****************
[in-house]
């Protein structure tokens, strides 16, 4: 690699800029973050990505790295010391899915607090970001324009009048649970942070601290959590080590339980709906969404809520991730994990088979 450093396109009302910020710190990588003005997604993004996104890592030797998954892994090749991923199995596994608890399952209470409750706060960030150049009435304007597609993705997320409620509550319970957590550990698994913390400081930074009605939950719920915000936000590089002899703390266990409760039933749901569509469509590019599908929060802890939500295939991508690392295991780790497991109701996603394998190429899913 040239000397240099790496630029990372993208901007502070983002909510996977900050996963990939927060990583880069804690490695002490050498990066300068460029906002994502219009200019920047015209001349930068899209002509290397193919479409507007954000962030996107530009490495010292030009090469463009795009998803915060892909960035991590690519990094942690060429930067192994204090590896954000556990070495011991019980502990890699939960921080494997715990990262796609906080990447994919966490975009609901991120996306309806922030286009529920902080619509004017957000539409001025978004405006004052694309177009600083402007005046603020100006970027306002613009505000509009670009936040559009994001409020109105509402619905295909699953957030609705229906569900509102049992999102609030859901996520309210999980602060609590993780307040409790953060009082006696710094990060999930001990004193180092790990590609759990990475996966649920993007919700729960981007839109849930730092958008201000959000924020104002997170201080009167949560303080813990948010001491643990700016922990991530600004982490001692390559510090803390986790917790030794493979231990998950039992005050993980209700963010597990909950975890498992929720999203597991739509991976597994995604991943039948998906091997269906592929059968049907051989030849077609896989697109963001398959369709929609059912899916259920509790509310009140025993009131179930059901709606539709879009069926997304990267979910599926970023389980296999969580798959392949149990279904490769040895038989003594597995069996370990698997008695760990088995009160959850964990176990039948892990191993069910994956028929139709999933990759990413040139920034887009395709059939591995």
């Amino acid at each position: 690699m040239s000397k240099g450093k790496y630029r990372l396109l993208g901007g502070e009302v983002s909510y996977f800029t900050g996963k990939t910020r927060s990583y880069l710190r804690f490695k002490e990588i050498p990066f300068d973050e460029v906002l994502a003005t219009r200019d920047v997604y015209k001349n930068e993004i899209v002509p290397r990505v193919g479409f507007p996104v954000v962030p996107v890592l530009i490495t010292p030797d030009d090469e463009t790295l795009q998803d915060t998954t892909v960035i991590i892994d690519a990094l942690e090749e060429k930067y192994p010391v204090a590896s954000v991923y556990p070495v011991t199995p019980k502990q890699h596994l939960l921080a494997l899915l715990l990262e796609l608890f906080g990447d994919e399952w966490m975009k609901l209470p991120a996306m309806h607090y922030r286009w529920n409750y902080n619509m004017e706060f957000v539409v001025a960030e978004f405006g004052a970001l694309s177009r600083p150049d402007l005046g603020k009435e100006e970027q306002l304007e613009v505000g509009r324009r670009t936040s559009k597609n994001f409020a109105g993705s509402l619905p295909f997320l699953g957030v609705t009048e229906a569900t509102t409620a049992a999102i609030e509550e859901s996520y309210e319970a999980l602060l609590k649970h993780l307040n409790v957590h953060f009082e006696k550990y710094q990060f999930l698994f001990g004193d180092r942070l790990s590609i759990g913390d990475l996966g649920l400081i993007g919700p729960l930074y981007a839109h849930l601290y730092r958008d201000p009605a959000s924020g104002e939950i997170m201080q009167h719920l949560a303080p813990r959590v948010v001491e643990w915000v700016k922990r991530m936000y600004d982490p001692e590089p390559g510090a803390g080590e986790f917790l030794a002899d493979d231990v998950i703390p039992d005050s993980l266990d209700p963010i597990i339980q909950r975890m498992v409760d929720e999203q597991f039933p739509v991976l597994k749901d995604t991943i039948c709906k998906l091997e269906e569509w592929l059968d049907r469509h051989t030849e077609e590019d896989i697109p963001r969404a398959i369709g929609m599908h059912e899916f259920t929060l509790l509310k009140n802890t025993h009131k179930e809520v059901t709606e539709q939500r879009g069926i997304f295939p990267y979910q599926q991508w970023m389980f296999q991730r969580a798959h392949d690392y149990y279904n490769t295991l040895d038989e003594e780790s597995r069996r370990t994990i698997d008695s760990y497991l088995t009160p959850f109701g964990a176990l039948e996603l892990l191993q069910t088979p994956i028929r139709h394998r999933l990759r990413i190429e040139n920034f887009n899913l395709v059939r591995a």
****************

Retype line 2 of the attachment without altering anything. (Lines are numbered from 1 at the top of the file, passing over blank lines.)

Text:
């Protein structure tokens, strides 16, 4: 690699800029973050990505790295010391899915607090970001324009009048649970942070601290959590080590339980709906969404809520991730994990088979 450093396109009302910020710190990588003005997604993004996104890592030797998954892994090749991923199995596994608890399952209470409750706060960030150049009435304007597609993705997320409620509550319970957590550990698994913390400081930074009605939950719920915000936000590089002899703390266990409760039933749901569509469509590019599908929060802890939500295939991508690392295991780790497991109701996603394998190429899913 040239000397240099790496630029990372993208901007502070983002909510996977900050996963990939927060990583880069804690490695002490050498990066300068460029906002994502219009200019920047015209001349930068899209002509290397193919479409507007954000962030996107530009490495010292030009090469463009795009998803915060892909960035991590690519990094942690060429930067192994204090590896954000556990070495011991019980502990890699939960921080494997715990990262796609906080990447994919966490975009609901991120996306309806922030286009529920902080619509004017957000539409001025978004405006004052694309177009600083402007005046603020100006970027306002613009505000509009670009936040559009994001409020109105509402619905295909699953957030609705229906569900509102049992999102609030859901996520309210999980602060609590993780307040409790953060009082006696710094990060999930001990004193180092790990590609759990990475996966649920993007919700729960981007839109849930730092958008201000959000924020104002997170201080009167949560303080813990948010001491643990700016922990991530600004982490001692390559510090803390986790917790030794493979231990998950039992005050993980209700963010597990909950975890498992929720999203597991739509991976597994995604991943039948998906091997269906592929059968049907051989030849077609896989697109963001398959369709929609059912899916259920509790509310009140025993009131179930059901709606539709879009069926997304990267979910599926970023389980296999969580798959392949149990279904490769040895038989003594597995069996370990698997008695760990088995009160959850964990176990039948892990191993069910994956028929139709999933990759990413040139920034887009395709059939591995």